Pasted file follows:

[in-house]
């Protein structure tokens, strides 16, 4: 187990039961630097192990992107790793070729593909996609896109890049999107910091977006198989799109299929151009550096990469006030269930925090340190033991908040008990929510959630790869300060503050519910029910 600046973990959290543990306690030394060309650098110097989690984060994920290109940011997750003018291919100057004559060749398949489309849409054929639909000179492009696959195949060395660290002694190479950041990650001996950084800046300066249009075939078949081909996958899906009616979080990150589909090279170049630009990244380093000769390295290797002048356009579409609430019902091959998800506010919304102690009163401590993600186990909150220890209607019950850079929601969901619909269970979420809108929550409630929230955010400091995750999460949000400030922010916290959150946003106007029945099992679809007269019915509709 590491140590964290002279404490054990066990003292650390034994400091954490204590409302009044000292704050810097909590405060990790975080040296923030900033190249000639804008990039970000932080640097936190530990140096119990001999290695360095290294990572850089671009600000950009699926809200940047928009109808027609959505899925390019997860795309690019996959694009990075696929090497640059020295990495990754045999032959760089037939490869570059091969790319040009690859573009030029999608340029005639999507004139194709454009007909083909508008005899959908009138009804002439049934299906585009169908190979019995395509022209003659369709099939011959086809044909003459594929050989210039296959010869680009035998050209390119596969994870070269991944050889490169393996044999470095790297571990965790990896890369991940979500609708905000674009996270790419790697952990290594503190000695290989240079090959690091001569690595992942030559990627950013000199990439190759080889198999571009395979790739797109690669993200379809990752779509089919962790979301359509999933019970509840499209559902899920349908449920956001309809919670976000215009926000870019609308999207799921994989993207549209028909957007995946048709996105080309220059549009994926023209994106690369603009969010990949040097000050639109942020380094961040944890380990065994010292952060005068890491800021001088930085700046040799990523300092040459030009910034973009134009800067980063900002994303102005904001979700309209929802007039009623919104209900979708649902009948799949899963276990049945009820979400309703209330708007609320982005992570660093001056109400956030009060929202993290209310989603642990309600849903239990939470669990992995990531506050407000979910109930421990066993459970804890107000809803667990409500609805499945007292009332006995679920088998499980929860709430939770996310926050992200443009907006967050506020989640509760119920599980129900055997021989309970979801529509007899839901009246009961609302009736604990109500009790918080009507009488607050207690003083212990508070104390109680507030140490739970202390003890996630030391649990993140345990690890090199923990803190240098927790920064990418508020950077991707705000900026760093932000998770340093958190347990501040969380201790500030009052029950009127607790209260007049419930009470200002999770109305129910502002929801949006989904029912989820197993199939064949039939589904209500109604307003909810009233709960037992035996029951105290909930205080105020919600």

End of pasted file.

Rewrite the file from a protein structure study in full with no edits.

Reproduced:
[in-house]
């Protein structure tokens, strides 16, 4: 187990039961630097192990992107790793070729593909996609896109890049999107910091977006198989799109299929151009550096990469006030269930925090340190033991908040008990929510959630790869300060503050519910029910 600046973990959290543990306690030394060309650098110097989690984060994920290109940011997750003018291919100057004559060749398949489309849409054929639909000179492009696959195949060395660290002694190479950041990650001996950084800046300066249009075939078949081909996958899906009616979080990150589909090279170049630009990244380093000769390295290797002048356009579409609430019902091959998800506010919304102690009163401590993600186990909150220890209607019950850079929601969901619909269970979420809108929550409630929230955010400091995750999460949000400030922010916290959150946003106007029945099992679809007269019915509709 590491140590964290002279404490054990066990003292650390034994400091954490204590409302009044000292704050810097909590405060990790975080040296923030900033190249000639804008990039970000932080640097936190530990140096119990001999290695360095290294990572850089671009600000950009699926809200940047928009109808027609959505899925390019997860795309690019996959694009990075696929090497640059020295990495990754045999032959760089037939490869570059091969790319040009690859573009030029999608340029005639999507004139194709454009007909083909508008005899959908009138009804002439049934299906585009169908190979019995395509022209003659369709099939011959086809044909003459594929050989210039296959010869680009035998050209390119596969994870070269991944050889490169393996044999470095790297571990965790990896890369991940979500609708905000674009996270790419790697952990290594503190000695290989240079090959690091001569690595992942030559990627950013000199990439190759080889198999571009395979790739797109690669993200379809990752779509089919962790979301359509999933019970509840499209559902899920349908449920956001309809919670976000215009926000870019609308999207799921994989993207549209028909957007995946048709996105080309220059549009994926023209994106690369603009969010990949040097000050639109942020380094961040944890380990065994010292952060005068890491800021001088930085700046040799990523300092040459030009910034973009134009800067980063900002994303102005904001979700309209929802007039009623919104209900979708649902009948799949899963276990049945009820979400309703209330708007609320982005992570660093001056109400956030009060929202993290209310989603642990309600849903239990939470669990992995990531506050407000979910109930421990066993459970804890107000809803667990409500609805499945007292009332006995679920088998499980929860709430939770996310926050992200443009907006967050506020989640509760119920599980129900055997021989309970979801529509007899839901009246009961609302009736604990109500009790918080009507009488607050207690003083212990508070104390109680507030140490739970202390003890996630030391649990993140345990690890090199923990803190240098927790920064990418508020950077991707705000900026760093932000998770340093958190347990501040969380201790500030009052029950009127607790209260007049419930009470200002999770109305129910502002929801949006989904029912989820197993199939064949039939589904209500109604307003909810009233709960037992035996029951105290909930205080105020919600």